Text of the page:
When Brad Underwood was first hired at Oklahoma State, he said the hallmark of his Cowboys teams would be defense. His defensive style is aggressive, picking up at full court man-to-man and getting in the passing lanes forcing turnovers. In non-conference play, the defense looked good, but still needed improvement. We all knew the biggest litmus test was going to be once conference play started. Once the Cowboys started playing Big 12 opponents, the defense looked abysmal. They were giving up an average of 86 points per game through the first six conference games, all of which were losses. At times they looked a step slower on defense and were not picking up the rotations quick enough to contest a shot. Heading into Lubbock on January 21, the Pokes were staring an 0-7 start to conference play in the face.
But then they left Lubbock with a win, defeating the Red Raiders 83-64. The defense in that game was spectacular, giving up 22 points less than they were averaging in conference play to that point. Oklahoma State followed that victory up with another fantastic defensive performance, beating TCU 89-76, and on Saturday the Cowboys won 99-71. So what changed for the Cowboys between the first six conference games and the last three games?
Let’s start with the Kansas State game a couple of weeks ago.
From watching four different defensive possessions, I noticed a few things. I’ll break down each one.
A couple things went wrong. For one, Solomon was late on the help from the high ball screen, causing the K-State player to get an easy path to the bucket. Secondly, Hammonds was ball watching and his man snuck out to the 3-point line for the easy open shot. This was just a mishap in rotation when the help is out of position.
K-State extended the offense up far beyond the three point line to see if the defense would sneak up too, which it did. Jeffrey Carroll was two passes away from his man so he was in the right position, but he was watching the ball only, and his man was able to sneak underneath him for the easy layup.
The Cowboys did a great job of collapsing in the lane when the Wildcat player drove, cutting off a possible lane to the bucket. On the second drive attempt with the pass to the corner, Dillard was just late on the close out. Not much could’ve been done there, in basketball great offense will always beat great defense.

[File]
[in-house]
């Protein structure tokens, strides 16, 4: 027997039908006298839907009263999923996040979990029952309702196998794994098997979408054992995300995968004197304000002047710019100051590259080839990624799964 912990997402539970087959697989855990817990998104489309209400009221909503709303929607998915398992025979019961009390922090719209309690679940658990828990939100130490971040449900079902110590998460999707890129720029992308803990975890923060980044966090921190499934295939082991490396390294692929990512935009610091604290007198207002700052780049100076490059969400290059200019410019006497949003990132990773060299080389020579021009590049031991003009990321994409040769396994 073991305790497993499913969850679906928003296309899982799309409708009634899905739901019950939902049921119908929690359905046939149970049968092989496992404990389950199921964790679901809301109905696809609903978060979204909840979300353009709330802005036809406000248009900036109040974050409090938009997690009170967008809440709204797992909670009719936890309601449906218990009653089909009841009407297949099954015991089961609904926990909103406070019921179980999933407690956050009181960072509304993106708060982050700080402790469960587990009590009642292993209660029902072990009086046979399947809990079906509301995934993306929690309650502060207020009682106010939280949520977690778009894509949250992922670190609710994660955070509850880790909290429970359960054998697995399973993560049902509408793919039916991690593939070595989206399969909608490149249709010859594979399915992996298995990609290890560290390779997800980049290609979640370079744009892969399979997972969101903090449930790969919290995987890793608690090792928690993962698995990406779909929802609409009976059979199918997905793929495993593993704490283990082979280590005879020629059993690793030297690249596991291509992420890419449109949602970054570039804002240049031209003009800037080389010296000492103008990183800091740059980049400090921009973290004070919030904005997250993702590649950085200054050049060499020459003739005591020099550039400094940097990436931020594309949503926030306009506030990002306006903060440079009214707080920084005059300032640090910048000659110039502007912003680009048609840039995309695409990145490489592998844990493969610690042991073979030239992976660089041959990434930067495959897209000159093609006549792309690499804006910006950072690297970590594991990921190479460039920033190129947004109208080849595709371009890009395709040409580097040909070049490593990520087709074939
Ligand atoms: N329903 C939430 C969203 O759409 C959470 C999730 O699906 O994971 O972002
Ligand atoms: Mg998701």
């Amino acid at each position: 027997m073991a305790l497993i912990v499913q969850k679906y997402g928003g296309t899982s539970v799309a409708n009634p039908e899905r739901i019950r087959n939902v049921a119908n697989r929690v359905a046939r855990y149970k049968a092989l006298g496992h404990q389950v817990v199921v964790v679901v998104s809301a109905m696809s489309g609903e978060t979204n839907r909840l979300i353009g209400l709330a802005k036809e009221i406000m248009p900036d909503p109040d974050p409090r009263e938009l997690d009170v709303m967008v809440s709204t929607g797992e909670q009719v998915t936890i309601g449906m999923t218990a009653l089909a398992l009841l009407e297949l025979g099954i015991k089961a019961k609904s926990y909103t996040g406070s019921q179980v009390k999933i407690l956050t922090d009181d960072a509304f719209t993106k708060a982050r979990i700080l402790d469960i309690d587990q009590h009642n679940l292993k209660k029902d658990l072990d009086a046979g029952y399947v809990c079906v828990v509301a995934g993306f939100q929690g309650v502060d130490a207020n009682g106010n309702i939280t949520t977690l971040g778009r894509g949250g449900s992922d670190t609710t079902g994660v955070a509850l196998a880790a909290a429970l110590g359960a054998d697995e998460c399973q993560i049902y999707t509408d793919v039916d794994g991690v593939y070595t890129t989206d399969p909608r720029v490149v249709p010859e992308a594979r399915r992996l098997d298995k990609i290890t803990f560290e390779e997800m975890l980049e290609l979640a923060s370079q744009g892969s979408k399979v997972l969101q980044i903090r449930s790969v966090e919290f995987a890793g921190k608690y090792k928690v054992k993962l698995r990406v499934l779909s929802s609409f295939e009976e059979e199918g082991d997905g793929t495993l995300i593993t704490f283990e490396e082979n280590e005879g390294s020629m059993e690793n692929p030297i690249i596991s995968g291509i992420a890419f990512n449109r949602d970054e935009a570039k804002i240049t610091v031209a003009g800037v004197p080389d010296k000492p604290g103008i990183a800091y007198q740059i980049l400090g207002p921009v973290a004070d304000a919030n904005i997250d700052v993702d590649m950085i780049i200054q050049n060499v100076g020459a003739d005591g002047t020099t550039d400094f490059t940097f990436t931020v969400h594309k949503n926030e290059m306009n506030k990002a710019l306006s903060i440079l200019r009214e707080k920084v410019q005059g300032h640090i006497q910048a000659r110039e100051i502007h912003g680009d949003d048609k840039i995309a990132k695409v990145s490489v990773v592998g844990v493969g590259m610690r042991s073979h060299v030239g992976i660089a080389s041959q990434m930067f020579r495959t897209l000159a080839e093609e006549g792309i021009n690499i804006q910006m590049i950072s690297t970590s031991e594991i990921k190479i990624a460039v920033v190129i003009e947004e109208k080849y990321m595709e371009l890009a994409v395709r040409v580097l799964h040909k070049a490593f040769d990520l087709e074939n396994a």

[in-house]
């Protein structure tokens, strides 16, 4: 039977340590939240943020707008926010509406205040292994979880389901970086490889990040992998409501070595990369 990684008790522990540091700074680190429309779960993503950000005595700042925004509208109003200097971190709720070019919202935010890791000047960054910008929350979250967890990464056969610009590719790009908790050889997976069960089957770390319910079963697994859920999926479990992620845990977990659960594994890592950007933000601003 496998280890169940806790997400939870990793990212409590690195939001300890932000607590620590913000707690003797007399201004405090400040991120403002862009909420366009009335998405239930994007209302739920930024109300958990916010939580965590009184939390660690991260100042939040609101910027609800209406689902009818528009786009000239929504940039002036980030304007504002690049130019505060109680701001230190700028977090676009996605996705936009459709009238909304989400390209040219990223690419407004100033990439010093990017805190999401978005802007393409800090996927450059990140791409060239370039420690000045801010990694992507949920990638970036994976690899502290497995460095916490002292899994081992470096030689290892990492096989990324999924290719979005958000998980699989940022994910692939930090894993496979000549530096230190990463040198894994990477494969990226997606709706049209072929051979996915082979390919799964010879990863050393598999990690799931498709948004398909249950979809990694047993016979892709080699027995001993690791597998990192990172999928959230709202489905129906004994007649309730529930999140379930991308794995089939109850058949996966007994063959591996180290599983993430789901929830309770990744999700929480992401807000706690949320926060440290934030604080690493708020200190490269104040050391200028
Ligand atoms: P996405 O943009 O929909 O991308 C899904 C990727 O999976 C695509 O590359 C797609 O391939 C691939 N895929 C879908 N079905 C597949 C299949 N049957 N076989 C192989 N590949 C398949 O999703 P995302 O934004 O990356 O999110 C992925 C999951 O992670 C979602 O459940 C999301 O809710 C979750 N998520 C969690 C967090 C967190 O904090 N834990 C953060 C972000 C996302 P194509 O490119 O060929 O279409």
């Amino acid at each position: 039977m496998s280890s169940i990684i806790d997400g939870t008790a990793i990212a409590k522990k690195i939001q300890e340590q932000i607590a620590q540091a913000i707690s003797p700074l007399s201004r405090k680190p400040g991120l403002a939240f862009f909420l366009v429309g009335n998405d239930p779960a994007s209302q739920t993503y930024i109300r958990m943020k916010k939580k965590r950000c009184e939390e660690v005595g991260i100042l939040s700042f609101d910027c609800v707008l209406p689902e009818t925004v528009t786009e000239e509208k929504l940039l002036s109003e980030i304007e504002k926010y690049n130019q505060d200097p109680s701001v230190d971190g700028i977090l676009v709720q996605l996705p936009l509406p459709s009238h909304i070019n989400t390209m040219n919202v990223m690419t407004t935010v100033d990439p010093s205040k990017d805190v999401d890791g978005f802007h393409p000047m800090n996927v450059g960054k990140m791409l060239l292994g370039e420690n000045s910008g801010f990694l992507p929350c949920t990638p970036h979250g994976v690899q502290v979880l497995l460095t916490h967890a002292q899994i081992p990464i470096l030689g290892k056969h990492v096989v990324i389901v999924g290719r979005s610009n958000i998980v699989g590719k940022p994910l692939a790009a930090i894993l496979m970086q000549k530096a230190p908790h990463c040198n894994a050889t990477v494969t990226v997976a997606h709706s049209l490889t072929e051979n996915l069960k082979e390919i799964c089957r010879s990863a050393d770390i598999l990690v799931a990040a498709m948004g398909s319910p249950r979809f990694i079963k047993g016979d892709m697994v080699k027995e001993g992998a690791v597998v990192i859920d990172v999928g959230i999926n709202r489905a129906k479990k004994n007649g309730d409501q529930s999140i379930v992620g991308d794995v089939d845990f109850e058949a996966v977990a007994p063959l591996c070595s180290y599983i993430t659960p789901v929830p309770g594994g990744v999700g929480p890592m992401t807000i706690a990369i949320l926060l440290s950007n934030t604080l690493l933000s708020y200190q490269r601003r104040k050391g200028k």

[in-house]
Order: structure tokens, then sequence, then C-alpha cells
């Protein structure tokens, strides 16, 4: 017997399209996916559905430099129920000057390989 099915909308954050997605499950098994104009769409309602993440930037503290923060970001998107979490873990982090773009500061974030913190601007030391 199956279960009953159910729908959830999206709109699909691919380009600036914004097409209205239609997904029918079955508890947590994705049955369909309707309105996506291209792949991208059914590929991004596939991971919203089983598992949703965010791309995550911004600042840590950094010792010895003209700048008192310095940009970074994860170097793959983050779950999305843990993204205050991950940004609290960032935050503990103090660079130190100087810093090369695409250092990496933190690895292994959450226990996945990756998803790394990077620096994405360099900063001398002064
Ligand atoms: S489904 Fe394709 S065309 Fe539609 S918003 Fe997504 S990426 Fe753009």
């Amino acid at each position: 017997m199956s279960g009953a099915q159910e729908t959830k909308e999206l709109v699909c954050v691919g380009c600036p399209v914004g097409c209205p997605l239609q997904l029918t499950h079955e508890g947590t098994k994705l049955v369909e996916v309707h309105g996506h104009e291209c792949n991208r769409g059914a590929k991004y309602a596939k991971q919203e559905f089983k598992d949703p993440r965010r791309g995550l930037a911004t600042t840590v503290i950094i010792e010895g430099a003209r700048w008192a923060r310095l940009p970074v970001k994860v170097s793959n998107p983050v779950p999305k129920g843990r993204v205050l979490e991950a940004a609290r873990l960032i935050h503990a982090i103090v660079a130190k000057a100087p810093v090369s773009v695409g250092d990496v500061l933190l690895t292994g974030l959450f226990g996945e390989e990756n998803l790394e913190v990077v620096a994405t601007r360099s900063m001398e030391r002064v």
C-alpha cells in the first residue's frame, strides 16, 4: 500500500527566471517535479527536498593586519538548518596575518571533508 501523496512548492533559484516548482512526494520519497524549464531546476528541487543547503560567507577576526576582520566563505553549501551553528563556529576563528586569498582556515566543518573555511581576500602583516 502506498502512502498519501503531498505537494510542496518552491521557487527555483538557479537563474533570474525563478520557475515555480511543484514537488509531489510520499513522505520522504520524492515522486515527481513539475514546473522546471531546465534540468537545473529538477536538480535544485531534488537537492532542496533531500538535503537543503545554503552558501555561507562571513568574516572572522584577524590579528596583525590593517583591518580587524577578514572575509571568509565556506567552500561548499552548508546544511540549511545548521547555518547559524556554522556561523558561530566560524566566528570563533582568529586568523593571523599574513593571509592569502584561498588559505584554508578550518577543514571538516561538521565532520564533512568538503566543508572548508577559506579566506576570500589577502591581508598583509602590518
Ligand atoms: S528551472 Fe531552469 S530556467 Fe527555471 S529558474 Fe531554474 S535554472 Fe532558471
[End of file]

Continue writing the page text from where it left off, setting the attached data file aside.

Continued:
The first part of the possession was great defensively. Solomon did a great job helping Carroll on the on ball screen, and Hammonds picked up Solomon’s man on the roll to the bucket until he could get back. The shot came when Evans got a little too far away from his man. It was good that he was in help defense, but he was too far into help to be able to get back to his man when the ball got there.
Overall what I found watching the game was that the Cowboys at times were too aggressive in the passing lanes and getting beat for easy layups or shots, or they were getting caught up in rotations and could not get back to their man, leading to easy buckets.
Now, let’s check out the Cowboys against the Horned Frogs and see if there is a difference.
Again, I’ll break down four defensive possessions.
It looks like the defense is collapsed in a little bit to start out. The Cowboys are still in man to man, but they are not extending the defense out so there is much space on the floor for TCU to attack the gaps. Here we see it start by a dump down pass to Parrish, Carroll does get beat a little bit, but keeps him on his hip so he does not have a good angle to the bucket. As Parrish gets closer to the bucket, Cameron McGriff comes over in help and cuts him off from going for a reverse layup. This was great help defense by McGriff and a great recovery by Carroll after getting beat on the initial dribble.
On this possession, Brandon Averette does two things right. He plays great man to man on the TCU player he is guarding, then once the pass is thrown to the corner, he jumps off the ball into help, and takes the charge on the drive. Even though Forte got beat, Averette was in the right position to help and ultimately prevent the basket.
TCU was able to get in the lane (Averette was expecting his man to use the on ball screen but he didn’t), but McGriff, Carroll, and Averette were able to collapse down, take away the layup and the passing lane, making for an easy steal for Evans.
This was textbook help defense in the lane. Parrish had a clear shot to the lane, but Solomon cut him off, and three other orange jerseys collapsed in, forcing the steal.
From what I have gathered and watched, the defensive adjustment was very minor. Rather than extending the defense out and putting lots of pressure on the perimeter, it looks like the Cowboys are now playing in the gaps below the 3 point line, forcing either ill-advised jumpers or funneling the ball-handler into the middle where the help is, forcing a turnover. This small adjustment by Brad Underwood is paying dividends.